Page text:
However, DBS cards are not without limitations. Hematocrit level, blood viscosity, analyte nature, and sampling conditions all affect the blood sample analysis, particularly from an analytical standpoint.
Any thoughtful consideration of DBS techniques includes exploring popular alternatives. Here are four you should know about.
Solid Phase Microextraction (SPME)
Solid phase microextraction is a sample preparation method that is based on the differential migration of analytes from the sample fluid into the stationary phase: the functionalized silica particles, coated on a BioSPME metal fiber. The method is viable for direct sampling of whole blood, and also for urine, saliva, and tissue.
The efficiency of the method is, however, still affected by sample properties. And while SPME is suitable for on-site use, the whole process, unlike DBS, needs to be carried out by trained medical personnel.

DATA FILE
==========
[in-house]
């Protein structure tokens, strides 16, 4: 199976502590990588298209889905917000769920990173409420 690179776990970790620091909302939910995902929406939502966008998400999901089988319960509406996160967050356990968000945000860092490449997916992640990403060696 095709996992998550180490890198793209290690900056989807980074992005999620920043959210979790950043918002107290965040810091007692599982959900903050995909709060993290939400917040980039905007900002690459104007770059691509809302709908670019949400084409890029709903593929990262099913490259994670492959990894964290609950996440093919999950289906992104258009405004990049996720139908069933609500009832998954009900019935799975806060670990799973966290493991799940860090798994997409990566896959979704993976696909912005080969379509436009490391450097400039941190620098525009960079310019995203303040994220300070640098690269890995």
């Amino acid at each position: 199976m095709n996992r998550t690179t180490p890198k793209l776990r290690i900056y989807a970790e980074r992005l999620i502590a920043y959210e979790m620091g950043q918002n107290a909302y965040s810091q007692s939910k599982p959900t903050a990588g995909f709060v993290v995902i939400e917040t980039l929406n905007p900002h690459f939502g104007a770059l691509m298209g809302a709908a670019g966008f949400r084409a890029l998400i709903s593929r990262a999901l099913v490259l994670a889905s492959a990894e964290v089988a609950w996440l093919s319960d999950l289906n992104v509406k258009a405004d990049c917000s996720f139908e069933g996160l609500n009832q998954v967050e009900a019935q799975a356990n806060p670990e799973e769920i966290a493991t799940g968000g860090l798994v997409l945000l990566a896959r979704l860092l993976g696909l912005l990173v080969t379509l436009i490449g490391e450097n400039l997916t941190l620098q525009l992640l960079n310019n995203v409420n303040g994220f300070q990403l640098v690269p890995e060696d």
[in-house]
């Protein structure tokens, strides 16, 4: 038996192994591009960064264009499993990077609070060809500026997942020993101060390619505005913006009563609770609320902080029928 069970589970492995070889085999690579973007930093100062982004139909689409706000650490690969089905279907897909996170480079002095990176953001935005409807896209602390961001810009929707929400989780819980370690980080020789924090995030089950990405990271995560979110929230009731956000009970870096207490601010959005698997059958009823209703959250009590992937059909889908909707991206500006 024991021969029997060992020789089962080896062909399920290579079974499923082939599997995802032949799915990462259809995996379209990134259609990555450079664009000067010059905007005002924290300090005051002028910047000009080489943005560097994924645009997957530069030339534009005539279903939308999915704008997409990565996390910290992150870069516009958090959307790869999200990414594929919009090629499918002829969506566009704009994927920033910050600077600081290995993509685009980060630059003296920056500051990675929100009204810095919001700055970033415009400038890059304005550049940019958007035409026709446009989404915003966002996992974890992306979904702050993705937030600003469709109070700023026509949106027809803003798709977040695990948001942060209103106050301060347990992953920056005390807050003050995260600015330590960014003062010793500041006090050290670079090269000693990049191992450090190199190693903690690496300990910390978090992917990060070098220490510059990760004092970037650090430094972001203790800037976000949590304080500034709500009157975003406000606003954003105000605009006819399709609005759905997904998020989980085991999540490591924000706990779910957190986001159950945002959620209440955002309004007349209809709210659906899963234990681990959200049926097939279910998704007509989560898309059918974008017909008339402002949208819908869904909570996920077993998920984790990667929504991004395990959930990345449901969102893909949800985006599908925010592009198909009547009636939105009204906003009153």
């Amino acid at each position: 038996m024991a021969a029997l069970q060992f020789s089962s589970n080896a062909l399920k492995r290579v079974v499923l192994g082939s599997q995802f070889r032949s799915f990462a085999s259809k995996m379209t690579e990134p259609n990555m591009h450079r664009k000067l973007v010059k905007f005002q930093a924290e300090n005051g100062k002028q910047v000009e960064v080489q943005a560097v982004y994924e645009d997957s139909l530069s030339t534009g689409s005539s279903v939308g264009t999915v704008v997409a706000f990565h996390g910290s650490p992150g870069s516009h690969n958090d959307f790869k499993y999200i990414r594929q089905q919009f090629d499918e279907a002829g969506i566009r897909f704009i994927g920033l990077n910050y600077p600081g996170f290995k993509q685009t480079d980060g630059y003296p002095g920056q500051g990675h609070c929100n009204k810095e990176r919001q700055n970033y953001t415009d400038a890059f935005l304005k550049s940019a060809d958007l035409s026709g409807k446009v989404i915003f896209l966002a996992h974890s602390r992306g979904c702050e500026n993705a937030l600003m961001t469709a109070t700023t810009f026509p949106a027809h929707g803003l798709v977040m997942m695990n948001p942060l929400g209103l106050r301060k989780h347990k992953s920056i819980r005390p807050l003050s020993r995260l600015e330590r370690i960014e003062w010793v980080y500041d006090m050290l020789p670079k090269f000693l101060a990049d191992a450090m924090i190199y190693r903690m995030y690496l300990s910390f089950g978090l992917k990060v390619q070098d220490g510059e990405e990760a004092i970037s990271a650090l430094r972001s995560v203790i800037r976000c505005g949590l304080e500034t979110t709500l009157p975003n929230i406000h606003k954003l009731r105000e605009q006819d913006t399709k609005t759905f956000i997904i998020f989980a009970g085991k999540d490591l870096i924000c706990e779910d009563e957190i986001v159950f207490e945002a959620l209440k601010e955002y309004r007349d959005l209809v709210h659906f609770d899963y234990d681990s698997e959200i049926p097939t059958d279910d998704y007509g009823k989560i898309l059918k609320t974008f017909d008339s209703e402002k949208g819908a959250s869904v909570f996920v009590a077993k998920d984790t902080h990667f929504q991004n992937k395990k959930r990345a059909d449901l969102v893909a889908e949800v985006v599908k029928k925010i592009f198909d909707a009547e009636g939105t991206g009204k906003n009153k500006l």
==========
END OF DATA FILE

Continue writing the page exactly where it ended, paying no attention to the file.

While well-suited for use in a controlled setting, the PCDBS technique is not yet viable for patient self-sampling situations due to a defined volume of blood required.
Dried Plasma Spot (DPS)
With the development of multi-layer collection membranes, the dried plasma spot (DPS) microsampling technique is carried out with ease and comfort of DBS, without the drawbacks of SPME and PCDBS (no need for a controlled environment), as well as challenges of whole blood analysis (impact of hematocrit).
Volumetric absorptive microsampling is a technique that allows the collection of volumetrically accurate samples of blood without the need for specialized devices.
The Mitra® device consists of a plastic handle with an absorbent VAMS® tip, with highly reproducible internal porous volume. The VAMS tip, when dipped into the sample, wicks up an accurate volume of blood independently of hematocrit. The whole VAMS tip is extracted without manipulation, providing further advantages over DBS (no punching), while still being fully viable in self-sampling or low-resource scenarios.
The method is also compatible with tip-based automation systems, making it an increasingly fruitful sampling technique from an analytical point of view.